As part of a transmission line rebuild by Maine Electric Power Co. between WIndsor and Orrington, steel cross-arms (foreground) are raised into place in Windsor next to older wooden structures on Route 105. The wooden structures eventually were torn down once conductors were transferred to new structures. Credit: Courtesy of Maine Electric Power

Maine Electric Power Co. has finished rebuilding an aging 51-mile transmission line ahead of schedule and under budget.

Maine Electric Power, a company that is jointly owned by Central Maine Power and Emera Maine, rebuilt the line between Orrington in Penobscot County and Windsor in Kennebec County six months ahead of schedule and $35 million under budget, the companies said in a statement released late Wednesday.

They said the early completion reduced the anticipated project costs from $105 million to $70 million.

Maine Electric Power works exclusively on transmission lines in Maine. Those lines are an essential part of the electric energy infrastructure to move bulk power through the grid to be delivered locally to businesses and residents.

Maine Electric Power owns the 182-mile transmission line that runs from Wiscasset to the New Brunswick border.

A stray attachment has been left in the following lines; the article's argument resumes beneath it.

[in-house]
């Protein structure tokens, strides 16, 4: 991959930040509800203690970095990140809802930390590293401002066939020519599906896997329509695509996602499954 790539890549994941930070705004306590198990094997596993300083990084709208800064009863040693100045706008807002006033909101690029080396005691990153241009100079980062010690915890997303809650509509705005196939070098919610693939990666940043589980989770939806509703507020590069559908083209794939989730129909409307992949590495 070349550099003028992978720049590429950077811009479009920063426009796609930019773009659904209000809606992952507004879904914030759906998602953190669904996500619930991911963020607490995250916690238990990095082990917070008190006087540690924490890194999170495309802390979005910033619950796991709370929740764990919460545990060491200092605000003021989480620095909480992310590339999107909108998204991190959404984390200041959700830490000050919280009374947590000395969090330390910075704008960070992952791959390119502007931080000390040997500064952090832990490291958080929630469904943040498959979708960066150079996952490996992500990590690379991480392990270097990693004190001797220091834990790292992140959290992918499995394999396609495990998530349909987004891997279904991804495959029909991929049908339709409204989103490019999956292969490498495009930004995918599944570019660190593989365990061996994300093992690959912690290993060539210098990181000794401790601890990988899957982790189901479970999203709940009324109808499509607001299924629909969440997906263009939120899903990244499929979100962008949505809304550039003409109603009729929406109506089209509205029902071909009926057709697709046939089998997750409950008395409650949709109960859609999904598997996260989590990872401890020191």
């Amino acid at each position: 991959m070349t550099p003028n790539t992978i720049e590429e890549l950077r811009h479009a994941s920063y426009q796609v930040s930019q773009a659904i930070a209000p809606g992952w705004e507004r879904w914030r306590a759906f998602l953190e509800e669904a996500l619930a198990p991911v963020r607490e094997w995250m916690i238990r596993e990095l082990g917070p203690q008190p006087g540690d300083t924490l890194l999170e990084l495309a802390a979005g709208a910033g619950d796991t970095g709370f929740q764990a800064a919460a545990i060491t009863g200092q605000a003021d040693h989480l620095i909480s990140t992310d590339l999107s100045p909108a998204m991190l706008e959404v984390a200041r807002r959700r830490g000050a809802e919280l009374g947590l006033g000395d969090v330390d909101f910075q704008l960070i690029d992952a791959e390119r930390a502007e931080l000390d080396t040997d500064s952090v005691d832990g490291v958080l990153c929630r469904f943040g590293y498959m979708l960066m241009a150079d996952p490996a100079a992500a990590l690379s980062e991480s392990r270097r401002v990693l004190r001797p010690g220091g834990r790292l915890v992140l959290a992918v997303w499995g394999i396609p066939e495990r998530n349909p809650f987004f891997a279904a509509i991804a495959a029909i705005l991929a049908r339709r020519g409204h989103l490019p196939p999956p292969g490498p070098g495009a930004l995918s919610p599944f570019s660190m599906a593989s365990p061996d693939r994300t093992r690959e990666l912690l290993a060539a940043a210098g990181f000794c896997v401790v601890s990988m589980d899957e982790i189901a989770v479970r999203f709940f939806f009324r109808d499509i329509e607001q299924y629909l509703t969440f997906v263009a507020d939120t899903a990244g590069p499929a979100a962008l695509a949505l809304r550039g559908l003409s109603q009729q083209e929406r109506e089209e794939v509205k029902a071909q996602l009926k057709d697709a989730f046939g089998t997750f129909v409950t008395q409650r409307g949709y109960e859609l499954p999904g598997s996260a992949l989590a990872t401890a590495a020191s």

The companies said that wooden poles and cross-arms had deteriorated in two sections of the 345-kilovolt transmission line and had reached the end of their life, so they needed to be rebuilt.

Over the course of the project, 452 structures were replaced, most of them two-pole H-frame structures.

The original Maine Electric Power transmission line construction was completed in the early 1970s.

Most of the work over the 18-month construction period was done under energized conditions, or working with live wires, to minimize disruptions to the electric grid, the companies said.

In March and April, the company will perform ground tests and environmental restoration.

“Because we were working with energized lines, safety was the primary consideration of the Maine Electric Power team. They worked safely and efficiently to finish this important project ahead of schedule, and I am pleased that Maine residents across the state will benefit from more reliable power delivery,” Douglas Herling, president of Maine Electric Power and president and CEO of CMP, said in a prepared statement.